The Seven Deadly Sins: Jewish, Christian, and Classical Reflections on Human Nature

Overview

Most people think of sin as an outmoded idea - part of an obsolete, "medieval" frame of reference. But Solomon Schimmel maintains that "the seven deadly sins" are alive and well and deadlier than ever. Greed, envy, lust, pride, anger, sloth, and gluttony are a permanent part of human nature, and they cause as much unhappiness - both psychological and social - today as at any time in history. Yet the waning of the great religious traditions in the modern world has left us with nothing but secular psychology to ...
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Overview

Most people think of sin as an outmoded idea - part of an obsolete, "medieval" frame of reference. But Solomon Schimmel maintains that "the seven deadly sins" are alive and well and deadlier than ever. Greed, envy, lust, pride, anger, sloth, and gluttony are a permanent part of human nature, and they cause as much unhappiness - both psychological and social - today as at any time in history. Yet the waning of the great religious traditions in the modern world has left us with nothing but secular psychology to guide us in the perennial struggle with our flawed and "fallen" nature. And psychology appears to be inadequate to this task. What else but this inadequacy of contemporary psychology can explain the proliferation in American culture of self-help groups like Alcoholics Anonymous, Smokers Anonymous, Gamblers Anonymous, and Shoppers Anonymous, and the growing range of 12-step programs and other support organizations concerned to help us rein in our uncontrollable appetites? A large array of even more bizarre personal therapies associated with the New Age movement address themselves to spiritual needs which modern man has lost the capacity to satisfy or even understand. Thus people swim with dolphins in order to heal their sense of alienation, or resort to shamanistic rituals and witchcraft to restore their lost community with other human beings. All these problems, Schimmel argues, can be better understood - and therapeutically addressed - within the context of traditional religious and moral teachings about sin (or vice) and virtue. While the great traditions differ with respect to their conception of human origin and destiny, all agree that we can realize happiness only by exercising self-control, or virtue. We must be good in order to be happy. These great traditions are a long-neglected mine of psychological wisdom and practical advice, which Schimmel judiciously culls in an attempt to enhance our diminished understanding of our inner moral lives. Drawing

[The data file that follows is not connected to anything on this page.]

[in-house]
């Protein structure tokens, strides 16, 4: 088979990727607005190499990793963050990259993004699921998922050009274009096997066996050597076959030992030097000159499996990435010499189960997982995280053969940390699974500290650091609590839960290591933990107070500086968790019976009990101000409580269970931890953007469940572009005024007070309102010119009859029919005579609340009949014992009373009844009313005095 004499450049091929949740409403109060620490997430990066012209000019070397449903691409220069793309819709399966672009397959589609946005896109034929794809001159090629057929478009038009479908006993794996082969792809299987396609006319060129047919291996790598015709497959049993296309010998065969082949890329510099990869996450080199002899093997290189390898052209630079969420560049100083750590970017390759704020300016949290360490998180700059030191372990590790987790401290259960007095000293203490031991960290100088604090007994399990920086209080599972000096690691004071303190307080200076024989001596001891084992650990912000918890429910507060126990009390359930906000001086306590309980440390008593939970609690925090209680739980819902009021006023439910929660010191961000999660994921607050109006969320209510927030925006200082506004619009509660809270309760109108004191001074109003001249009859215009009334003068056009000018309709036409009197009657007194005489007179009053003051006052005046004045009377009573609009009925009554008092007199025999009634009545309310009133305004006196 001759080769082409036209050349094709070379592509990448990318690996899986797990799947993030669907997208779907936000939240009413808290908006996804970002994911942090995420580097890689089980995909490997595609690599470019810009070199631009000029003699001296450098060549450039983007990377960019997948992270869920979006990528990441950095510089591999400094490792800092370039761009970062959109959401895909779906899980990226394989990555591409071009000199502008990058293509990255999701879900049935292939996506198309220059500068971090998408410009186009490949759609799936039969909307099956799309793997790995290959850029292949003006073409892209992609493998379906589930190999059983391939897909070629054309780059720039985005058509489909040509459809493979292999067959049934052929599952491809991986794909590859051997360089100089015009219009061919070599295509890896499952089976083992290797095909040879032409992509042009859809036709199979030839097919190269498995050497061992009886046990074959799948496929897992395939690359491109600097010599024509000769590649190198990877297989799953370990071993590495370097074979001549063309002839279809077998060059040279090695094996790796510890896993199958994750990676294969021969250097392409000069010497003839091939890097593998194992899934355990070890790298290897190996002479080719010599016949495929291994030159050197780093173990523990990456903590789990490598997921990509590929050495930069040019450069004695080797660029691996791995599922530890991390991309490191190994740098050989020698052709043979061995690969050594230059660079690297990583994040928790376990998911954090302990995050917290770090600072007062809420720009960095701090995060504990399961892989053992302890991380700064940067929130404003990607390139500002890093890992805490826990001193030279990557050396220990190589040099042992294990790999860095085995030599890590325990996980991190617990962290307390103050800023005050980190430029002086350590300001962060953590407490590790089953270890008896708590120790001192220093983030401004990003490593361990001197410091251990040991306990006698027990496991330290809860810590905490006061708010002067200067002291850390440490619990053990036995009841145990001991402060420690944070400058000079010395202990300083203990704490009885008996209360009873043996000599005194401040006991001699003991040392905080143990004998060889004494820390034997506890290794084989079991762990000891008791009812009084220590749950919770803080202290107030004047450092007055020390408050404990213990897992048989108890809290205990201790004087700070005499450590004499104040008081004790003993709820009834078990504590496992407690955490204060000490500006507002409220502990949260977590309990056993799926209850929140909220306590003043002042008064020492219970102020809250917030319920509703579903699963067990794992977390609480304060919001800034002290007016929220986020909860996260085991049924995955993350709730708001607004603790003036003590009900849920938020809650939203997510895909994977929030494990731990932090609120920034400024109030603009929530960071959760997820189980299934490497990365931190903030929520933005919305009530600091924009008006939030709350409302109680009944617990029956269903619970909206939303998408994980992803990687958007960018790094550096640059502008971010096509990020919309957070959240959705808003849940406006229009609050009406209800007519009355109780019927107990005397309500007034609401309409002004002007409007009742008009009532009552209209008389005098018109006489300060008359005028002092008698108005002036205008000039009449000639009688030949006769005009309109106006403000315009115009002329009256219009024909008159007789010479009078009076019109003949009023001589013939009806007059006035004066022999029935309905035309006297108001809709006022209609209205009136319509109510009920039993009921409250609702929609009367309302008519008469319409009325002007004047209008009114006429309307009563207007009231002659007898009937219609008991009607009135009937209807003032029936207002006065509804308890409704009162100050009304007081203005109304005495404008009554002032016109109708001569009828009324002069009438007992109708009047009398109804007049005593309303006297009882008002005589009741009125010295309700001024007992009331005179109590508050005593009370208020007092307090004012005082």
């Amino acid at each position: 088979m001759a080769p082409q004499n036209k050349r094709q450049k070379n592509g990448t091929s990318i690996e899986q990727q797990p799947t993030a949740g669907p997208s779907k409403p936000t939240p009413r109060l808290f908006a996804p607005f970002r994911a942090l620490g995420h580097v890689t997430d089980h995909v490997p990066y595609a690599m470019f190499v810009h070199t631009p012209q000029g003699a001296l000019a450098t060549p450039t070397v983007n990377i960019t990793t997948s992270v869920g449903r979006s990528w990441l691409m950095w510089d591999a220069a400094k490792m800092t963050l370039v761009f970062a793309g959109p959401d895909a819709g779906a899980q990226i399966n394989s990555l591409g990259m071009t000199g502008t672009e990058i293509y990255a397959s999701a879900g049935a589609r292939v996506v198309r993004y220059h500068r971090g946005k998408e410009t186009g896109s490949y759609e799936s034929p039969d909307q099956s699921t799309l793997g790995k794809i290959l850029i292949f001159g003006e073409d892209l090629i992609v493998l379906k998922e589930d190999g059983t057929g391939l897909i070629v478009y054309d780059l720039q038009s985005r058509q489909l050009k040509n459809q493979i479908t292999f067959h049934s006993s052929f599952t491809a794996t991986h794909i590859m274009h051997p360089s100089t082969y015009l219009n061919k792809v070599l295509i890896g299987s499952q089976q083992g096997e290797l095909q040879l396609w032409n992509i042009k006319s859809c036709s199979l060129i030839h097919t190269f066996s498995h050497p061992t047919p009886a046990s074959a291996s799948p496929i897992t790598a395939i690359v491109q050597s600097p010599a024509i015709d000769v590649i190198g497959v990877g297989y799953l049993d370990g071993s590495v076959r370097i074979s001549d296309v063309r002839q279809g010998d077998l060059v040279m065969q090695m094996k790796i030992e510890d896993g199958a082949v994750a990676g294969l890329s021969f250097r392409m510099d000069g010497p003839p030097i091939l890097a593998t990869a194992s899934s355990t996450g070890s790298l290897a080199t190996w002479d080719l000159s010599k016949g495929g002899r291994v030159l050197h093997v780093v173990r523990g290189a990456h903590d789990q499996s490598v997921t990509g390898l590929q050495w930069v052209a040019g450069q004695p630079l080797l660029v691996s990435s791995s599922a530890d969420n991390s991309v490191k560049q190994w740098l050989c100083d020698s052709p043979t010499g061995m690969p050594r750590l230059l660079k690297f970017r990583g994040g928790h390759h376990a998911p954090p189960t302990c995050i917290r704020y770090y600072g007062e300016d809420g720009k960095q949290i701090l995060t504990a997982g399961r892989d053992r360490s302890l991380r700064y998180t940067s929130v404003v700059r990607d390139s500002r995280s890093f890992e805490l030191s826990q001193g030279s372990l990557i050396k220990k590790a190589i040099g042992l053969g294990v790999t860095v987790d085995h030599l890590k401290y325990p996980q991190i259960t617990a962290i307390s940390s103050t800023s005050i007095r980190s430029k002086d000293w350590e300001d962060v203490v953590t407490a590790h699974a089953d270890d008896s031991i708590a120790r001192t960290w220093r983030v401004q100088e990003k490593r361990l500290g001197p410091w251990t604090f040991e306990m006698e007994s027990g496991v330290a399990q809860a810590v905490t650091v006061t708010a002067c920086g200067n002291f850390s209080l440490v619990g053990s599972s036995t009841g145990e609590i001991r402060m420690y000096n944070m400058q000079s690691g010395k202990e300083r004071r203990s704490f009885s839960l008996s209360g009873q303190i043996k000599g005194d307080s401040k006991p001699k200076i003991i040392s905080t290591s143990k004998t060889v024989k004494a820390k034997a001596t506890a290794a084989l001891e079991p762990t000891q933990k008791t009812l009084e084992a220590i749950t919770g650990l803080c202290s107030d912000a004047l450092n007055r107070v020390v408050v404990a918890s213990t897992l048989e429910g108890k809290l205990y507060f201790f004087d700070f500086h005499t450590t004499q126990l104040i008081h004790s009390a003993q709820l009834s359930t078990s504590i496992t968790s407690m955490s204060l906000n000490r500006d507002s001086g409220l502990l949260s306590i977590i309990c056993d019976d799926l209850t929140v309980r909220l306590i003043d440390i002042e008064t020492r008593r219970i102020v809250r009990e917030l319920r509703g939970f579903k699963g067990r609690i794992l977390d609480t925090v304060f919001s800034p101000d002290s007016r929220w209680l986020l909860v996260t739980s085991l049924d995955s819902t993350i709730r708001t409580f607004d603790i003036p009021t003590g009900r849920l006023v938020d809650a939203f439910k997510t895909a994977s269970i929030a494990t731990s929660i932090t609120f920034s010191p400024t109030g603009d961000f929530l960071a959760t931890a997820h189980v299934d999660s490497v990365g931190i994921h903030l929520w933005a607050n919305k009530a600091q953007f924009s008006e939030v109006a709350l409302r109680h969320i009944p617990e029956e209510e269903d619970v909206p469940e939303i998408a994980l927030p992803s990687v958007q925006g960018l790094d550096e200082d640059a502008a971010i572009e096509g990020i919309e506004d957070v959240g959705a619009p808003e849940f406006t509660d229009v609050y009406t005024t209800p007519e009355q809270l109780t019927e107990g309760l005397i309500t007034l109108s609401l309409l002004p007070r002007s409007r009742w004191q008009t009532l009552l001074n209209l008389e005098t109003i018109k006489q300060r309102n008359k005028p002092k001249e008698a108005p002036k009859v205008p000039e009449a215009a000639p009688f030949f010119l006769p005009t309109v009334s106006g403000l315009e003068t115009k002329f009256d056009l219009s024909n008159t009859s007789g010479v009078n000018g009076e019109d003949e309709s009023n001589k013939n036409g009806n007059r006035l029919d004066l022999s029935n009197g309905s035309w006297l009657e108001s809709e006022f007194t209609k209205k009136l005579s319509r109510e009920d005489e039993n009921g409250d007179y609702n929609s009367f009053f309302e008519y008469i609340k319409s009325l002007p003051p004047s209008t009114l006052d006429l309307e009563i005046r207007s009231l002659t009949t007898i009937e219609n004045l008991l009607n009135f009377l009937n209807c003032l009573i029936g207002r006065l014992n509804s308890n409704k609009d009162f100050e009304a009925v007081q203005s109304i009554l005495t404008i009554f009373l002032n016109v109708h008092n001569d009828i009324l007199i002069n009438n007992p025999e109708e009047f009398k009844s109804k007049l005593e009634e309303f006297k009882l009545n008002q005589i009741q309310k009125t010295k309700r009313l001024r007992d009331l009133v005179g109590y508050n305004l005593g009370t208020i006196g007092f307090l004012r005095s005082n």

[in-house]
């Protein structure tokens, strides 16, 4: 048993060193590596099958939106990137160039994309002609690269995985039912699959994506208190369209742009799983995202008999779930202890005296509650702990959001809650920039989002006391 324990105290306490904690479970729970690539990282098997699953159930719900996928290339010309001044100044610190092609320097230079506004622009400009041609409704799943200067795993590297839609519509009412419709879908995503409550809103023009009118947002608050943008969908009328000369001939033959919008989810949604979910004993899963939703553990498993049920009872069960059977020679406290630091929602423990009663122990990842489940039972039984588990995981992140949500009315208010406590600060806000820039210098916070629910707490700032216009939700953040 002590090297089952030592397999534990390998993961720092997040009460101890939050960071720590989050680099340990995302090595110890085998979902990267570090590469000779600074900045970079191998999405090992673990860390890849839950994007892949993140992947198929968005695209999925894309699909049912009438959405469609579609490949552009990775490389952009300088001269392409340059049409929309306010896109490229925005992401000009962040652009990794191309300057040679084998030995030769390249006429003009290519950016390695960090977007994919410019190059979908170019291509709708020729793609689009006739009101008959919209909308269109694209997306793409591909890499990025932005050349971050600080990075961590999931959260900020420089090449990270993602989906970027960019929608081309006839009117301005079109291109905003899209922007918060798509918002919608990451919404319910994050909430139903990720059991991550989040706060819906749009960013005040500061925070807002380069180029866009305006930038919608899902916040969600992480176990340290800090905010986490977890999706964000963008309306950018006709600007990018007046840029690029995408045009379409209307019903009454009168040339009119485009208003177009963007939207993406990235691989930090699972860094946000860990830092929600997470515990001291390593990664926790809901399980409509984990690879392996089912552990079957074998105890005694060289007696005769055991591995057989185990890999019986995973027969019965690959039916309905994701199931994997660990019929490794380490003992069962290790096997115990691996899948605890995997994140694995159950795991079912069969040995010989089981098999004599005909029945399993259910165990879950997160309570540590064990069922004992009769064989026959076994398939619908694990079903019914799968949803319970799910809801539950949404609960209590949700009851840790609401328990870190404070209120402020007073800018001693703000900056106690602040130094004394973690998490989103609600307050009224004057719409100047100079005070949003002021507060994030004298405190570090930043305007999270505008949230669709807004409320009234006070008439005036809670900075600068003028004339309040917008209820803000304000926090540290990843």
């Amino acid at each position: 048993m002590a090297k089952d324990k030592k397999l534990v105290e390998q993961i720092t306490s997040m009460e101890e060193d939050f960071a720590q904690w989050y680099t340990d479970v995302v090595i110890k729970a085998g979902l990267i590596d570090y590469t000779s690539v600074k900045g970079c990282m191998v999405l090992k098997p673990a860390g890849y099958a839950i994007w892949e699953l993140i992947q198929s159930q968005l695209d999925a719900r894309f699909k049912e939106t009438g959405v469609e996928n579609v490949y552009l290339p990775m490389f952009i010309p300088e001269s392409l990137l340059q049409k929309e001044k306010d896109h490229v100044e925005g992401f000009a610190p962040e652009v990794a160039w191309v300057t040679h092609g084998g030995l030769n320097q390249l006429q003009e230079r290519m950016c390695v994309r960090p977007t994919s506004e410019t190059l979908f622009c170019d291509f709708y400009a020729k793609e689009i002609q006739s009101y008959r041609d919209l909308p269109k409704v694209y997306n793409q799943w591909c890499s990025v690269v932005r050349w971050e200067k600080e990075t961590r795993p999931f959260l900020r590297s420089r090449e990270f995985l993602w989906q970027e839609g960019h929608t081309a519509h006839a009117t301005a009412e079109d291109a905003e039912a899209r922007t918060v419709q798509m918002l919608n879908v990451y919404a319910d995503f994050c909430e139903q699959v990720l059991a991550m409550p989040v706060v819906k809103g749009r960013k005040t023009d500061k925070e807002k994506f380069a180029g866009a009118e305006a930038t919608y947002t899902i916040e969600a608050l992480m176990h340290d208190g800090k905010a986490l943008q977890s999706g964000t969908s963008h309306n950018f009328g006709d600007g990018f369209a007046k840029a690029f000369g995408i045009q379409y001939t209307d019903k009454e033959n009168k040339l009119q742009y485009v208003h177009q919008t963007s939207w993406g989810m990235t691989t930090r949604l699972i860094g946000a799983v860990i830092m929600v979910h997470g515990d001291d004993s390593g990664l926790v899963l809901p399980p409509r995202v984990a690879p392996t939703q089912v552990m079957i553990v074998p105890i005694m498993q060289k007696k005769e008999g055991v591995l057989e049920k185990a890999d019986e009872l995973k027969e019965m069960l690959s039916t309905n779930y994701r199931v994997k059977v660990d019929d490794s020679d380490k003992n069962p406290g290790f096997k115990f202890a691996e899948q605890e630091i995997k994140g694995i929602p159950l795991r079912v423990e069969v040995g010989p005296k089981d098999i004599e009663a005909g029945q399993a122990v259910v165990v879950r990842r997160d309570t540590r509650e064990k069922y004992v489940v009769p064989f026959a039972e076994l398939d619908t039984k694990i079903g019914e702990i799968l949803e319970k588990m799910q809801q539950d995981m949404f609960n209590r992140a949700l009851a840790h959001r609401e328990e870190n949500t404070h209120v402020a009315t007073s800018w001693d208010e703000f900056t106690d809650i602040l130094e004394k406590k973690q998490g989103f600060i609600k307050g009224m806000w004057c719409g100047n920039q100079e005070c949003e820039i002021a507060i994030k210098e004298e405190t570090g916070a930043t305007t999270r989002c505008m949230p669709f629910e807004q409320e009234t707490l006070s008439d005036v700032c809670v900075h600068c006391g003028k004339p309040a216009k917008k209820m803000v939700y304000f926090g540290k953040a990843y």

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Editorial Reviews

Publishers Weekly - Publisher's Weekly
According to Schimmel, the seven deadly sins underlie many of today's personal neuroses and social ills. Unlike those who call substance abuse a disease or an addiction, this psychotherapist points to sloth, greed and anger at work. Behind the passions evoked by the Persian Gulf war, he detects the sin of pride. He faults society for a massive failure of self-control and perceives the hand of envy, lust, gluttony and the other vices in rampant divorce, overeating, pornography, abuse of public trust and indifference to the suffering of others. A professor at Hebrew College in Massachusetts, Schimmel draws on the moral teachings of Judaism, Graecostet -Roman philosophy and Christianity, along with insights gleaned from his clinical practice and nuggets from Dante and Shakespeare. His point that the high self-esteem advocated by modern secular psychology often slipsok, or spills?/I like slips better.gs over into selfishness is well taken. More than an old-fashioned hellfire sermon, this is a surprising, humane handbook for self-transformation. (May)
Library Journal
Schimmel, a practicing psychotherapist, believes that early Jewish, Graeco-Roman, and Christian moralistic and philosophical instruction provides valuable insight into the human condition. He attempts ``to translate its relevant teachings into an idiom that speaks to modern man while respecting his skepticism about religious dogma.'' The seven deadly sins, their destructive results, and psychological techniques for overcoming them provide the outline for the author's discussion, buttressed with anecdotes from his practice. The work ends with a discussion of sin and responsibility in terms of determinism versus free will. This is a well-argued attack on value-free theories of psychoanalysis for general religion and psychology collections.-- Richard S. Watts, San Bernardino Cty. Lib., Cal.
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Product Details

  • ISBN-13: 9780029279014
  • Publisher: Free Press
  • Publication date: 2/15/1992
  • Pages: 300

Table of Contents

1 The Persistence of Sin 1
2 Pride 27
3 Envy 55
4 Anger 83
5 Lust 111
6 Gluttony 139
7 Greed 165
8 Sloth 191
9 Sin and Responsibility 217
Notes 245
Bibliography 269
Acknowledgments 277
Name Index 279
Subject Index 283
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